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What Running Out Means To Me

Samuel Taylor Coleridge, 18th Century
Public domain, via Wikimedia Commons
Samuel Taylor Coleridge, 18th Century

Hi, I am Holly Mercer, Library Director at Dodge City Community College. The title of the book, Running Out - in Search of Water on the High Plains, implies the focus of the book will be on water. However, this book highlights the interconnectedness of the world. The author of the book, Lucas Bessire, spent his childhood in Meade County, an area of southwest Kansas. He is now an anthropologist, working at the University of Oklahoma. In the book, he reconnects with his family members and their shared history. The epicenter of the book is the "Little Rock House" that his father lives in. From the Little Rock House the story expands into the Southwest region, into meetings, talking with farmers, and talking with community members.

The author explains that the aquifer Southwest Kansas uses for farming is part of the Ogallala Aquifer, a 174,000 mile system that is part of eight great plains states. This system produces around 1/6 of the world's annual grain product. This aquifer is being depleted at a rapid rate and in some areas has already dried up. The drying up of the aquifer affects all of us.

He explores this situation from the viewpoint of farmers, families, legislators, and their communities. This research leads to the question of where the responsibility to preserve the aquifer lays. This theme is interspersed throughout the book. The author reflects on the responsibility that his family members had for their actions and comes to understand that their actions are connected to their story. He concludes that the responsibility to preserve the aquifer does not stand with one person or a single company, just as one action will not save the aquifer.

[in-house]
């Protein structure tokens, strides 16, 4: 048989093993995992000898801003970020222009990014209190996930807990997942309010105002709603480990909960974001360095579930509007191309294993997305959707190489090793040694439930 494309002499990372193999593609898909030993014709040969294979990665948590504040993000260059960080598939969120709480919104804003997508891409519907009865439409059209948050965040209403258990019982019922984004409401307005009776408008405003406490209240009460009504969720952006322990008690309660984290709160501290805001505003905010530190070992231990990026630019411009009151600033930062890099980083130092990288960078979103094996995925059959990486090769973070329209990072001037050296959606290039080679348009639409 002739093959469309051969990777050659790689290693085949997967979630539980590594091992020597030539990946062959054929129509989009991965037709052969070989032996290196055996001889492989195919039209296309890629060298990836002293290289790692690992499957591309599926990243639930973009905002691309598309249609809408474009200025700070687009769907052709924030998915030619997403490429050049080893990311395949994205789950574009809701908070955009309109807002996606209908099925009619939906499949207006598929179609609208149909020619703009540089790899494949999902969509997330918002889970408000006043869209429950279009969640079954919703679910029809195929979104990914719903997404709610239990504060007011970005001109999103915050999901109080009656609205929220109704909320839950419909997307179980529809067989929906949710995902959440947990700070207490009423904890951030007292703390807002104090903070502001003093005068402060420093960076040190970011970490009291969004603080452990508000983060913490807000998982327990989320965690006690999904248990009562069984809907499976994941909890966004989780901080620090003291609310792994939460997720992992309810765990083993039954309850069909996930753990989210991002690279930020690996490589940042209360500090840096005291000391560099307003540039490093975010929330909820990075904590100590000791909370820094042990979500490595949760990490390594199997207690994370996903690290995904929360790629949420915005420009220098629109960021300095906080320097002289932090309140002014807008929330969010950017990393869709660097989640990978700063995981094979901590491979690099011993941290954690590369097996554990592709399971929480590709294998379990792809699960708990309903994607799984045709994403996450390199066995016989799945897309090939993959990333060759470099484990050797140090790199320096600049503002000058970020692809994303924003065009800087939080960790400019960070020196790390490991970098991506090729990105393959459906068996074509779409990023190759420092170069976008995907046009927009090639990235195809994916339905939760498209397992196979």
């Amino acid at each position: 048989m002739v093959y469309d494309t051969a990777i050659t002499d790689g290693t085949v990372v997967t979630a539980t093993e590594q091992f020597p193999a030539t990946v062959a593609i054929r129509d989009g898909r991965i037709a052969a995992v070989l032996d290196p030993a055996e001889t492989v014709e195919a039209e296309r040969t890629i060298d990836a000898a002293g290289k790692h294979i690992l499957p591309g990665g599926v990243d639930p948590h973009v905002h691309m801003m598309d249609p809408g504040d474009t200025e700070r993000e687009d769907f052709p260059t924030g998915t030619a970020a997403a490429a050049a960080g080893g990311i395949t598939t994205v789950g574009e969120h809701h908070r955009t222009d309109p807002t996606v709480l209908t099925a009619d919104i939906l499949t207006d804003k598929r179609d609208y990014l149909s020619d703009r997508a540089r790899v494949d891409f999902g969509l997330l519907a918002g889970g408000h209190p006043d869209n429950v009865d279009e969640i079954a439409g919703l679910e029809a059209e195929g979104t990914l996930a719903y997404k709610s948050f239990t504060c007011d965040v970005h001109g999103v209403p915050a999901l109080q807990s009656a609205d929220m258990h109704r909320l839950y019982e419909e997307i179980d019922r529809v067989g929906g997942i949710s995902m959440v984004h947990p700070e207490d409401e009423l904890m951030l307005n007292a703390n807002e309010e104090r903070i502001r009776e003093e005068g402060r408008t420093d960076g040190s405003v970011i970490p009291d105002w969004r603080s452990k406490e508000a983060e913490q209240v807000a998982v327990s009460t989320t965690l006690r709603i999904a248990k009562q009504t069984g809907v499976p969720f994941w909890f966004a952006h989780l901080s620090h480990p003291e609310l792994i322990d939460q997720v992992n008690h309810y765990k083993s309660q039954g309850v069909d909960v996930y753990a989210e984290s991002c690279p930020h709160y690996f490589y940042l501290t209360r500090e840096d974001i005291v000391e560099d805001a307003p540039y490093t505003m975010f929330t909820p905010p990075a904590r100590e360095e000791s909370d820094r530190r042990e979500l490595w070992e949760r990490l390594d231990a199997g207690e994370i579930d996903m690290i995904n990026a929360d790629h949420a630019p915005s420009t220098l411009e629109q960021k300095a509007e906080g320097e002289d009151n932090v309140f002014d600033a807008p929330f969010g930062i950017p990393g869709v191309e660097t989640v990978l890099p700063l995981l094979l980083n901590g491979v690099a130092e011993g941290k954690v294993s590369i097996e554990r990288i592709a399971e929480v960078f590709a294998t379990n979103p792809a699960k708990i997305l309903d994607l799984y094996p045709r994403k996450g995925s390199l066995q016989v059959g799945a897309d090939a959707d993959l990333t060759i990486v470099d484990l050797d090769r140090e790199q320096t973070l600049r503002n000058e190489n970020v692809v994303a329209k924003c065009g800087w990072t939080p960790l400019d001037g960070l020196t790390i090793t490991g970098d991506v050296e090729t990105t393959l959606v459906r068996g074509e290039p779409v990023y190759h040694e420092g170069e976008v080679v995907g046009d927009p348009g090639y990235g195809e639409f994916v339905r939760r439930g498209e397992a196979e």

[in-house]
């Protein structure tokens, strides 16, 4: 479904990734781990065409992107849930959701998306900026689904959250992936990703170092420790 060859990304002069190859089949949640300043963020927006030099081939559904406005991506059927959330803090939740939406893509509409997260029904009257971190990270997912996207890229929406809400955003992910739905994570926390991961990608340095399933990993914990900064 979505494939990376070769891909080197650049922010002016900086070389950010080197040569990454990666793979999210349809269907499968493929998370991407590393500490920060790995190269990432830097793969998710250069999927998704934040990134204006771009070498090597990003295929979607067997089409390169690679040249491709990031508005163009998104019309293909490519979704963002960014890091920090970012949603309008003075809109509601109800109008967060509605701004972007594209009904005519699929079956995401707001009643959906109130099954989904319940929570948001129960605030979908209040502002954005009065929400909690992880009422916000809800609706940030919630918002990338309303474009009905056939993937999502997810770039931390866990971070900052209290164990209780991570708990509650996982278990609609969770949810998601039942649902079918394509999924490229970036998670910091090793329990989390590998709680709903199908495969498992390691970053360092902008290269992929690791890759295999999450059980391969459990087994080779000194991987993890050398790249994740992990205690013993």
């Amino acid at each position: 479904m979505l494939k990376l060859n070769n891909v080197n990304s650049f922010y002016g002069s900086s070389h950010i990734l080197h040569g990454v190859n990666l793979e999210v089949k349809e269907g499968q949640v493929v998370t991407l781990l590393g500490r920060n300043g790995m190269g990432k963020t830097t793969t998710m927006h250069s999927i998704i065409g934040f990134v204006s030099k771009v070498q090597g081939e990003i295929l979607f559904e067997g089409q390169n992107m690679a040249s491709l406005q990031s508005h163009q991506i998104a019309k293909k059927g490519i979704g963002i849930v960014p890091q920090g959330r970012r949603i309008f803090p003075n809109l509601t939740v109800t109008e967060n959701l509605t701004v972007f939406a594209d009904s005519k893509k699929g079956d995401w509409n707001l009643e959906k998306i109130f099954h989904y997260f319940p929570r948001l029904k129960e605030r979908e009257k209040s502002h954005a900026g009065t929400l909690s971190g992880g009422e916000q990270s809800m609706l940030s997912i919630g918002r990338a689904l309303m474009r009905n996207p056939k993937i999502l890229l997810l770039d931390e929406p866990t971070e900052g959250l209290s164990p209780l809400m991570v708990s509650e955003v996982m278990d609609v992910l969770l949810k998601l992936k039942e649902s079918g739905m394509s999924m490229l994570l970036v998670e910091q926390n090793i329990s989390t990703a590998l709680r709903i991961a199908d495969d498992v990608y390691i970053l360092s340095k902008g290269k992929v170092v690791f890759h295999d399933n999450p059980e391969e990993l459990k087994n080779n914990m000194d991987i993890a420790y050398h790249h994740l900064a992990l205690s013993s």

Through the collective effort of many and through forgiveness of past indiscretions and choices, there is an opportunity to save the aquifer. "It is difficult to accept obligations to others. And it may be even more challenging to embrace mutual responsibility in the places where our original scar tissues are formed. Yet searching for ways to save the water means searching for kinship, real or imagined."

He continues "Yet for me, intimacy is where it begins and ends. Aquifer loss is not abstract. On the plains, people do not have the luxury of confronting it piecemeal. The immense scale of depletion can be grasped only in the intimate registers by which people are forced to inhabit all of its contradictory elements at once. It runs through the connective tissues of everyday life, for some more than others. Reckoning with depletion requires more than critical analysis of other people's mistakes. It means reflecting on the collusions that allow me to keep running out, too"

As I read the book and saw how the author reflected on what running out signifies for him, I contemplated what running out signifies for me, a person who did not grow up in southwest Kansas, but a person who has come to call it home. The words that kept coming to my mind is an adaptation of the poem by Samuel Taylor Coleridge - Water, Water everywhere, but not a drop to spare.

This is Holly Mercer for High Plains Radio Readers Book Club.

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